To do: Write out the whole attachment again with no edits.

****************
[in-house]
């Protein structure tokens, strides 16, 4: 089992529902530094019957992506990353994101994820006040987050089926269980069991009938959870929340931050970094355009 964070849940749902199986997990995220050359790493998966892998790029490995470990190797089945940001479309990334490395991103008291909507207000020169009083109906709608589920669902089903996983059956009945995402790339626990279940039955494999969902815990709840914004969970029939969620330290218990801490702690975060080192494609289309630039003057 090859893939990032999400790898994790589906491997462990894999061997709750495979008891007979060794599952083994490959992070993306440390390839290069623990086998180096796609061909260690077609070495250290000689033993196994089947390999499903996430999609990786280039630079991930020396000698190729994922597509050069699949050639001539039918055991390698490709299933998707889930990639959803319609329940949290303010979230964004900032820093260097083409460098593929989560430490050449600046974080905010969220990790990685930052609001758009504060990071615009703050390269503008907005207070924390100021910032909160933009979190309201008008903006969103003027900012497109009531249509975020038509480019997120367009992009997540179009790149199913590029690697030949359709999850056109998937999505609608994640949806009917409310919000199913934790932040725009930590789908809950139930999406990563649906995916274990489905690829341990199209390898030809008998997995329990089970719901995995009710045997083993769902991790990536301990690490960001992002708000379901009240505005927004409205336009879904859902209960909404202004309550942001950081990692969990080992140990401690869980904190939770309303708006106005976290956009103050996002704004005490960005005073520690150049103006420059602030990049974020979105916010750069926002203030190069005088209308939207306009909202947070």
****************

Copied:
[in-house]
């Protein structure tokens, strides 16, 4: 089992529902530094019957992506990353994101994820006040987050089926269980069991009938959870929340931050970094355009 964070849940749902199986997990995220050359790493998966892998790029490995470990190797089945940001479309990334490395991103008291909507207000020169009083109906709608589920669902089903996983059956009945995402790339626990279940039955494999969902815990709840914004969970029939969620330290218990801490702690975060080192494609289309630039003057 090859893939990032999400790898994790589906491997462990894999061997709750495979008891007979060794599952083994490959992070993306440390390839290069623990086998180096796609061909260690077609070495250290000689033993196994089947390999499903996430999609990786280039630079991930020396000698190729994922597509050069699949050639001539039918055991390698490709299933998707889930990639959803319609329940949290303010979230964004900032820093260097083409460098593929989560430490050449600046974080905010969220990790990685930052609001758009504060990071615009703050390269503008907005207070924390100021910032909160933009979190309201008008903006969103003027900012497109009531249509975020038509480019997120367009992009997540179009790149199913590029690697030949359709999850056109998937999505609608994640949806009917409310919000199913934790932040725009930590789908809950139930999406990563649906995916274990489905690829341990199209390898030809008998997995329990089970719901995995009710045997083993769902991790990536301990690490960001992002708000379901009240505005927004409205336009879904859902209960909404202004309550942001950081990692969990080992140990401690869980904190939770309303708006106005976290956009103050996002704004005490960005005073520690150049103006420059602030990049974020979105916010750069926002203030190069005088209308939207306009909202947070």